Siefert Unfit For Sheriff, Clarke Declares
Clarke derides Siefert's physical fitness. And: Badger sports bring huge returns to UW.
Recently, we broke the news that Judge John Siefert is pondering a challenge to David A. Clarke, Jr., the Democratic Sheriff who is widely known for his support of Donald Trump and his frequent appearances on Fox News. This was followed by a story in the Milwaukee Journal Sentinel in which Dan Bice quoted Siefert as saying he was 90 percent certain that he would challenge Clarke in 2018.
Sheriff Clarke’s observations on a story Dan Bice wrote this week: Milwaukee County Circuit Court Judge John Siefert pops off at the mouth that he is going to run for sheriff in two years. Siefert, per the Law Enforcement Standards Board, will have to pass the recruit academy to be a certified law enforcement officer. Siefert, who will be nearly 70 years old by the time he would enter the recruit school, would have to meet these Physical Readiness Entrance/Exit standards to become certified:
1.5 mile run – 20:20 min. / 16.57 min.
300m run – 82 seconds / 68 seconds
Push ups – 18 / 23
Sit-ups – 24 / 30
Vertical Jump – 11.5 in. / 14 in.
Agility Run – 23.4 sec. / 19.5 sec
Watching him qualify will be interesting to see.
The post was accompanied by a photograph from the Milwaukee Journal Sentinel of the portly judge, juxtaposed with a photograph of a saluting and trim Clarke.
Any reasonable observer would note that this is an apparent use of a government Facebook page for prohibited political purposes. Most office holders keep such comments to their campaign Facebook pages and websites, but not Clarke.
Clarke’s Facts Wrong
Clarke’s comments drew an immediate rebuke from Siefert. In a letter to Urban Milwaukee, he wrote:
“If Sheriff Clarke could take time from leading mobs of pitchfork wielding Trump supporters and actually study the laws governing Sheriffs here in Wisconsin, he would see that sheriffs don’t have to attend a law enforcement officers’ training academy.
“But, as you can see from the attached photocopy of my diploma, I have.”
Siefert’s letter included a citation from the governing statute, which reads:
The photocopy of the diploma issued by the State of Wisconsin Department of Justice on June 7th, 1977, shows that the Basic Certificate of the Law Enforcement Standards Board was awarded to Siefert on that date.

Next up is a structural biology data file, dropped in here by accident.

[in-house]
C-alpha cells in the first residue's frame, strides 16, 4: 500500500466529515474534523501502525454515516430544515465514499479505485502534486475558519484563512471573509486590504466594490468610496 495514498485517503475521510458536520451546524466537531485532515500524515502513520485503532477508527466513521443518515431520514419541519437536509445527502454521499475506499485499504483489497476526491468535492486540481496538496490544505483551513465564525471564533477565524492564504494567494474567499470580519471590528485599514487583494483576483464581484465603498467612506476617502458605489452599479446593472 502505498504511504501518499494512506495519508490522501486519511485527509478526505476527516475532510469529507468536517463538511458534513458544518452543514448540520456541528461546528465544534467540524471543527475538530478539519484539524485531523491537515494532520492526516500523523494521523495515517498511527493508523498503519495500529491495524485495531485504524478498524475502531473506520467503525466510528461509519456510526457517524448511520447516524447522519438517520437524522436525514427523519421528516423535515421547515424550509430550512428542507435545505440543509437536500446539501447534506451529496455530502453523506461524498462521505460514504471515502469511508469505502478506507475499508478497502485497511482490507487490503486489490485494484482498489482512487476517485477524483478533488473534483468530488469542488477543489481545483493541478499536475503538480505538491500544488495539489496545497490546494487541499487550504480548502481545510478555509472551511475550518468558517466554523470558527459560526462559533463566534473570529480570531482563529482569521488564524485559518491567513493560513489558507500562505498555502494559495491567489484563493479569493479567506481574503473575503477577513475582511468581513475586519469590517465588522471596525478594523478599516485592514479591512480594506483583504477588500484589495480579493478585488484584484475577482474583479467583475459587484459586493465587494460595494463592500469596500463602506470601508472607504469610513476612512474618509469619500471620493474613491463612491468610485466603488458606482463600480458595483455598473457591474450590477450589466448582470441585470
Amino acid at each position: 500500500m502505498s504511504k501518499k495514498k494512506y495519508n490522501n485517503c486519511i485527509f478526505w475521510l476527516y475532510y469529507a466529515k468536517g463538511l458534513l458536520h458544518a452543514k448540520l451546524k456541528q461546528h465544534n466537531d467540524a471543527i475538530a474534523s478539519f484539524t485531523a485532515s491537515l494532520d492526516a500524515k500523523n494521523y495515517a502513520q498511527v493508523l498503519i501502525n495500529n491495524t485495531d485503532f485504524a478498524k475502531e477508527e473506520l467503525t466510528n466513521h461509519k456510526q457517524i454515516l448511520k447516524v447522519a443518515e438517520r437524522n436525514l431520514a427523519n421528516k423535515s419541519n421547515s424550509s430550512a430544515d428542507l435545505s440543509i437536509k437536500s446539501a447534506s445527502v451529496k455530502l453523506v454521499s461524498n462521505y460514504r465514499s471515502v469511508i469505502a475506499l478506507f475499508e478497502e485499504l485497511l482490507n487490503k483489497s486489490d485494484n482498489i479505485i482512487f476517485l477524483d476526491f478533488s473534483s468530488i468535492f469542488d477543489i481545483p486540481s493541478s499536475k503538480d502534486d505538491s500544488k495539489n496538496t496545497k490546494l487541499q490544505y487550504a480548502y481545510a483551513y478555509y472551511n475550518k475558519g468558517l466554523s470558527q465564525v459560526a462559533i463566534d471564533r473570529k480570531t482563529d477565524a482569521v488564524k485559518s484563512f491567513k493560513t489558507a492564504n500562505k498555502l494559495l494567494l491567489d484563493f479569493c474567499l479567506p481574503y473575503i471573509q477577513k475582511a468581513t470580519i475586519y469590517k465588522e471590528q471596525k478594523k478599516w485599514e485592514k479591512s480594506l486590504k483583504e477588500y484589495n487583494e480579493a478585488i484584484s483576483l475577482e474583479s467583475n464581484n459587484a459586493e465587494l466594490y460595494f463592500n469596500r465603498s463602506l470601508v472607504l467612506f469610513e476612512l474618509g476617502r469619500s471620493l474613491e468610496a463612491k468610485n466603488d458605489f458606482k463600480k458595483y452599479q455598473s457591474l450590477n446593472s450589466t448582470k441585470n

In a follow up telephone conversation, Siefert expressed surprise that Clarke would have been ignorant of the provisions of the law relating to the qualifications for the job of Sheriff. Siefert criticized Clarke for his frequent travels and public pronouncements and suggested he would be better off “running his department and not running around the country giving speeches.”
I suggest Clarke should lobby to have an Equestrian standard set for sheriffs based on his horsemanship. It would take Roy Rogers to beat him then!
Badger Sports Bring Big Bucks to University
Data from the Legislative Fiscal Bureau provided to Urban Milwaukee puts a dollars and cents number on the impact of team sports at the University of Wisconsin in Madison.
It is a two-way street, with the University investing in its players, while reaping returns from athletic revenues.
UW-Madison will provide $8.3 million in financial support for the Athletic Department in 2016-17. The majority of this support is provided in the form of tuition waivers for student athletes.
UW-Madison also funds a portion of the fuel and utilities costs associated with facilities occupied by the Athletic Department. It is estimated that these costs will total $2.8 million in 2016-17. [Total: $11.3 million.–Ed.]
On the other side of the ledger:
It is anticipated that the Athletic Department will make $12.4 million in financial contributions to UW-Madison during the 2016-17 fiscal year. This amount includes $3.6 million in charges for centralized services, $0.6 million for parking, $0.6 million in support for the UW marching band, and $0.6 million in tickets and suite rentals.
The Athletic Department will also provide an estimated $2.0 million from its license revenue to be used for need-based financial aid and $3.0 million from its contract with the Big Ten Network in unrestricted support for the campus. Beginning in 2015-16 the Athletic Department provided an additional $2.0 million in unrestricted contributions to UW-Madison.